My child walks around like he owns the place and he destroys everything! How can I teach him to respect things that don’t belong to him?”
- Typically, children will learn to respect and “be careful” with their own toys first, before learning to respect others’ things.
- Talk about some things that are very important to you (favorite jewelry, fragile china, makeup, books). Talk about how you would feel if he did something to harm your things. See if he can describe feelings that someone might feel if their things were broken.
- Encourage your child to talk about his “prized possessions,” and how he may feel if these were harmed (e.g., torn, broken, defaced, lost).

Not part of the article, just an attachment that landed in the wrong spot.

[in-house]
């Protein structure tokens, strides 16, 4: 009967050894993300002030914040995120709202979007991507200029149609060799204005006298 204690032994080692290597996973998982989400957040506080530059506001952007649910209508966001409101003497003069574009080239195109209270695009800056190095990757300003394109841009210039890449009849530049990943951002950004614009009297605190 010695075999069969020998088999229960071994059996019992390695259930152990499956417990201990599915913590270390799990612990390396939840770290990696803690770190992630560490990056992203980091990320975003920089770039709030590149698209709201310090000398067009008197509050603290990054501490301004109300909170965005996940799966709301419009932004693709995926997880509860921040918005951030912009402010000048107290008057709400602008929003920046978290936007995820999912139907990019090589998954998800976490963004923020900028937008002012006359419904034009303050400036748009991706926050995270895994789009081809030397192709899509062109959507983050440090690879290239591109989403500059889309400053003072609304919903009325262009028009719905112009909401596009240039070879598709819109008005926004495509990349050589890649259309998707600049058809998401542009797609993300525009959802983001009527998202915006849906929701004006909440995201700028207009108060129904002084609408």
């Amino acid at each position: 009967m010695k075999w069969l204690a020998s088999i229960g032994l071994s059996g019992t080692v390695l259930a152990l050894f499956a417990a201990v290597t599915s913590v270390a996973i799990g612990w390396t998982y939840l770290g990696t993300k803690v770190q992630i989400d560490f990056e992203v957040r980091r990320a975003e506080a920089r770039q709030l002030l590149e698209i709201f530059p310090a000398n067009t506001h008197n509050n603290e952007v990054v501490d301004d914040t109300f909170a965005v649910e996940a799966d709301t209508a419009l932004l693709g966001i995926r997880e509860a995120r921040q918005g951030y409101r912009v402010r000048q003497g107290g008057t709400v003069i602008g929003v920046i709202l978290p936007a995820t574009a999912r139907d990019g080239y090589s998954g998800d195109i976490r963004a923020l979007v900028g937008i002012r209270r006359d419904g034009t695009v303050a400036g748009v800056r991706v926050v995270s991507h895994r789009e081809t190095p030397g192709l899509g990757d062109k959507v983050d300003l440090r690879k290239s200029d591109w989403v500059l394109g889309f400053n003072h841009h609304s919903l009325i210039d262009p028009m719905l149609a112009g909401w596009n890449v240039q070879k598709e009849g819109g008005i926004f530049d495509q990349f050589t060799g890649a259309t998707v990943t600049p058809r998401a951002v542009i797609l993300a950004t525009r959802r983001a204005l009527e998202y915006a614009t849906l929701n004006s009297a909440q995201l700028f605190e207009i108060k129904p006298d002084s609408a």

- Draw pictures of a child holding a favorite toy that has been harmed (e.g., A teddy bear that has been ripped and the child holding it is crying). Talk about what happened, how the child is feeling, and why it is wrong to hurt someone else’s things.
- Give your child a chance to play with some of your possessions while being supervised. If he is willfully destructive you may choose to remove the object. If he needs help, you may show him how to use the object, and then praise him for using the object with respect.
- Make sure that your child knows what is acceptable to “borrow” and play with appropriately, and what items are not acceptable in any situation (e.g., expensive, fragile, valuable property that belongs to others). Remind him to always ask when unsure if something can be “borrowed”.